Brass Eye (1997–2001)

TV Series  -   -  Comedy
8.9
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Controversal spoof of current-affairs TV and the role of celebrity in the UK.

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Title: Brass Eye (1997–2001)

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2   1  
2001   1997  
3 nominations. See more awards »
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Cast

Series cast summary:
Christopher Morris ...
 Christopher Morris / ... (7 episodes, 1997-2001)
...
 'Would You?' Man / ... (7 episodes, 1997-2001)
...
 Alan, Role Play Husband / ... (5 episodes, 1997-2001)
...
 Accelorata Jengold / ... (5 episodes, 1997-2001)
David Cann ...
 Vicar / ... (4 episodes, 1997)
Barbara Durkin ...
 French Woman / ... (4 episodes, 1997)
Amelia Bullmore ...
 Beauty Pageant Mother / ... (3 episodes, 1997-2001)
Albert Welling ...
 Clerk of the Court / ... (3 episodes, 1997)
...
 Libby Shuss / ... (3 episodes, 1997)
...
 Board Member / ... (3 episodes, 1997)
Bill Moody ...
 Bill Laswell / ... (3 episodes, 1997)
Bill Bailey ...
 Eyewitness / ... (2 episodes, 1997)
Peter Baynham ...
 Sven Yabbsley / ... (2 episodes, 1997)
Bill Cashmore ...
 Jury Foreman / ... (2 episodes, 1997)
Paul Garner ...
 'Technology!' man (2 episodes, 1997)
Sinead Griffin-Lennon ...
 Desiree Wastrey / ... (2 episodes, 1997)
Simon Kunz ...
 Captain Mervyn Bruge / ... (2 episodes, 1997)
...
 Granita Rocksand (2 episodes, 1997)
Harriet Norcott ...
 Sophie V'Haalbjje (2 episodes, 1997)
Claire Rayner ...
 Herself (2 episodes, 1997)
John McCririck ...
 Himself (2 episodes, 1997)
Frankie Fraser ...
 Himself (2 episodes, 1997)
David Sullivan ...
 Himself (2 episodes, 1997)
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Storyline

Controversal spoof of current-affairs TV and the role of celebrity in the UK.

Plot Summary | Add Synopsis

Genres:

Comedy

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Details

Country:

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Release Date:

29 January 1997 (UK)  »

Also Known As:

BrassEye  »

Company Credits

Production Co:

 »
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Technical Specs

Runtime:

(6 episodes)

Sound Mix:

Color:

Aspect Ratio:

1.33 : 1
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Did You Know?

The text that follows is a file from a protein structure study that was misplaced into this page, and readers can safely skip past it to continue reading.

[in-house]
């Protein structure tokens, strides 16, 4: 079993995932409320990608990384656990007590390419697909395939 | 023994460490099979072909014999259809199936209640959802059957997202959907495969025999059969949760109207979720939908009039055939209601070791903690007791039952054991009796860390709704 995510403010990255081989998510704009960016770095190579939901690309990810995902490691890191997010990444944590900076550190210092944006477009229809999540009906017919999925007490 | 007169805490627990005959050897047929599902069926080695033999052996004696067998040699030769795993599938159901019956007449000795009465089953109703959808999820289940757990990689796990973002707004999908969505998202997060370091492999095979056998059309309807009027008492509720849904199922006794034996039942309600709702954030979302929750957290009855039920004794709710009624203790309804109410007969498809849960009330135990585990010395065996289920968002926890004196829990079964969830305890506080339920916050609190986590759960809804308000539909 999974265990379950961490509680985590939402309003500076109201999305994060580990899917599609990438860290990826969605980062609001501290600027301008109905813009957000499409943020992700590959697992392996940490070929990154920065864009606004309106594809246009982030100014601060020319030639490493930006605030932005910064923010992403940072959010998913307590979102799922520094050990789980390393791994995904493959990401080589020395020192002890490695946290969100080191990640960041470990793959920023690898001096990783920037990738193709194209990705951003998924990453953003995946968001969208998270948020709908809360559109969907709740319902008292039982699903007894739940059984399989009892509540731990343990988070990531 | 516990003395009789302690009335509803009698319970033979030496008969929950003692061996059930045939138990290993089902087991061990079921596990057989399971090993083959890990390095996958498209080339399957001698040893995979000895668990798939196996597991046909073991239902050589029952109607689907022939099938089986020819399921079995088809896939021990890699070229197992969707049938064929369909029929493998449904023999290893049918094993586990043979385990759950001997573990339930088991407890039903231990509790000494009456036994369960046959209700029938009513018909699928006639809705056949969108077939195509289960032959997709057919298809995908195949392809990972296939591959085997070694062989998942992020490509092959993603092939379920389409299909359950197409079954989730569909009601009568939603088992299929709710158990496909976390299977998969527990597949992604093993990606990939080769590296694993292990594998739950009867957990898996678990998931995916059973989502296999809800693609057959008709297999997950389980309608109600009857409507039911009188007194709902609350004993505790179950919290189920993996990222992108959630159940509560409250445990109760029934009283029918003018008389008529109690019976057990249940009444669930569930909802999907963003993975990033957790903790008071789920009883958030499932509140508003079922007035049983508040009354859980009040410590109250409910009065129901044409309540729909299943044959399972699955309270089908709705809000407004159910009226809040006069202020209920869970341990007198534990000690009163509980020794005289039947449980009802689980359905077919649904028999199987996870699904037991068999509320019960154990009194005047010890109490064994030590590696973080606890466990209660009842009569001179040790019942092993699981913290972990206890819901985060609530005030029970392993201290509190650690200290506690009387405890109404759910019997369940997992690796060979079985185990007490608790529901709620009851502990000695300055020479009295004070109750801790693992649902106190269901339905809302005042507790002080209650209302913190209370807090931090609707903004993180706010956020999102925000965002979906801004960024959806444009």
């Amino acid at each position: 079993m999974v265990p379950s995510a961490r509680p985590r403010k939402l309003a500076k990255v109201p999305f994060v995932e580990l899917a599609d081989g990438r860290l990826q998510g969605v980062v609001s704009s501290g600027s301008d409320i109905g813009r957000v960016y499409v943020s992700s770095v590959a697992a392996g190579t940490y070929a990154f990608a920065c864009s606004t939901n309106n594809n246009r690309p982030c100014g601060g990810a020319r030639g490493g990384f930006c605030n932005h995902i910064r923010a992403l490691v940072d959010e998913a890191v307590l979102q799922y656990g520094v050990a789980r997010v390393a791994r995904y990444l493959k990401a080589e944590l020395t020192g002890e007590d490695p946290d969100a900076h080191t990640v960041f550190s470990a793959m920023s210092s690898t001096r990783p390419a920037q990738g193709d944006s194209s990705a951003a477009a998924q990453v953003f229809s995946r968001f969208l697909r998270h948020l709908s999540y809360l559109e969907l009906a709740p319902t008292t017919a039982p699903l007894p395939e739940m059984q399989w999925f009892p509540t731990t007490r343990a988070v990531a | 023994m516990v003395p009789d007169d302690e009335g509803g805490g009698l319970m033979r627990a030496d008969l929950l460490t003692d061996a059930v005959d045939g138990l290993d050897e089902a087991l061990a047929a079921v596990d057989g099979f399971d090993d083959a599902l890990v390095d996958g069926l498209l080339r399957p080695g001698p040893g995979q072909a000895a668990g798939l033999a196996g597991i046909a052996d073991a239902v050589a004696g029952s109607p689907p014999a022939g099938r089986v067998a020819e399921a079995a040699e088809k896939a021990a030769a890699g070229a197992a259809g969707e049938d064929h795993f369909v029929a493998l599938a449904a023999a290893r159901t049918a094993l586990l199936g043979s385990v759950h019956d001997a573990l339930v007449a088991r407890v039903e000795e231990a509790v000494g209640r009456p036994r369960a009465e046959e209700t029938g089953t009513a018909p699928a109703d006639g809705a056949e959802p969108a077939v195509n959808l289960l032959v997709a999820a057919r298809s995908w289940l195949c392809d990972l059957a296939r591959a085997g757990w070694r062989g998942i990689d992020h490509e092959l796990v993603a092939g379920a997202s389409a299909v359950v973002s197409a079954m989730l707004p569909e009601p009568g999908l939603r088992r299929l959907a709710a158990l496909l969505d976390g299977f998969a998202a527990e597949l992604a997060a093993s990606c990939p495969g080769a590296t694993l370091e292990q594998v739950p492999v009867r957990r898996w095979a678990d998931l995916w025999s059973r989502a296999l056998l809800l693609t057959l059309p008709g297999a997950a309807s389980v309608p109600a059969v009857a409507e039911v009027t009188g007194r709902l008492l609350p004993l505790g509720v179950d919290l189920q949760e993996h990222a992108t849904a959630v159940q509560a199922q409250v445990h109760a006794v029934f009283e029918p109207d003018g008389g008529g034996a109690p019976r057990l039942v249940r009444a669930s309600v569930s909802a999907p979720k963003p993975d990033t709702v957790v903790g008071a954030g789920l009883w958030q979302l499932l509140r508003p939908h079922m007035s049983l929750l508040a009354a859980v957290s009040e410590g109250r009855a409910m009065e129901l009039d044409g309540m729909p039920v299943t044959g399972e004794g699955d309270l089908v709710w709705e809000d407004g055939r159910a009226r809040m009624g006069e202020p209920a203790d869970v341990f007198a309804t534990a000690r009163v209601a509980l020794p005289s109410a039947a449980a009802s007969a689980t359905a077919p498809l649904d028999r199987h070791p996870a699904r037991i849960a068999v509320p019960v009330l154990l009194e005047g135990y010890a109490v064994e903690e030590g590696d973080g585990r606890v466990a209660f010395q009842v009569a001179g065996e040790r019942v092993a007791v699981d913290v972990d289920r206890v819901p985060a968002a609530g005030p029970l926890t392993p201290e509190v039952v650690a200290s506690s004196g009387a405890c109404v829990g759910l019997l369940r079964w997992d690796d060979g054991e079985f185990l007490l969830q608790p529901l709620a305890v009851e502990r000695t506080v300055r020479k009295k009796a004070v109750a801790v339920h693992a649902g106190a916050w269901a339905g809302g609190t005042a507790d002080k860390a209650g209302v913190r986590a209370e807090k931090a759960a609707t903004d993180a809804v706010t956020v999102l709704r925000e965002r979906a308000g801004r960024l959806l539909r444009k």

Trivia

An untransmitted pilot episode of Brass Eye called "Torque TV" exists, though for some reason it was never included on the Brass Eye DVD. It was made in 1995 by Christopher Morris and the rest of the crew. Most of the material in "Torque..." was re-used for the Animals episode of this series, but there are several scenes that are either unique to "Torque...", or were edited down for inclusion in the series. Of note is an entirely excised interview between David Jatt (Morris) and Sir Peregrine Worsthorne, ex-editor of The Sunday Telegraph talking about domestic hippos; an extended WOFDCAP sequence in which the animal rights activists have a telephone conversation with Martin Amis about the plight of Karla the elephant; a thrilling look at how animals are gaining respect, including the heartwarming tale of a mouse that saved a drowning tramp; an extended sequence in which Dr. Jonathan Kwattes (Ian Gelder) explains why all animals are vegetarian - even the carnivores - to a press conference; a heartfelt plea from murderous scamp Reggie Kray, and an extended interview with Carla Lane. See more »

Quotes

Ted Maul: From the moon, Cowsick's a little dot. From the ground, it's a huge mess! Like Dante meets Bosch in a crack lounge!
See more »

Connections

Featured in Britain's 50 Greatest Comedy Sketches (2005) See more »

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User Reviews

Silence the man with the truth!
26 April 2006 | by (United Kingdom) – See all my reviews

I've just become a fan of Brass Eye after seeing the DVD at a friends house, I have to say it is brilliant and there is no doubt in my mind as to why so many people were against the show. Brass eye shows how the media manipulates and exploits situations to tell you the viewer just what to think about everything. It is a satire on Panarama type shows where all the facts are laid out straight for everyone to see, that way everyone can agree that something is wrong, let's say "drugs" for example. The most controversial, maybe the funniest episode is the episode on Paedophelia. If only people realised that not only do the media promote and fuel paedophelia (just look through the papers, counting down the days that Mary Kate and Ashley became legal, Britney Spears first video, definite exploitation of Paedophelia). The media also speaks out against it, in around 2001 they used the subject spread hatred and fear, everyone was a suspected Paedophile. This is where I believe the humour lies in the show, it is not making fun of the serious issues but it is making fun of the way the Media uses these issues and will exploit them to their own advantage. A very clever and a very funny satire.


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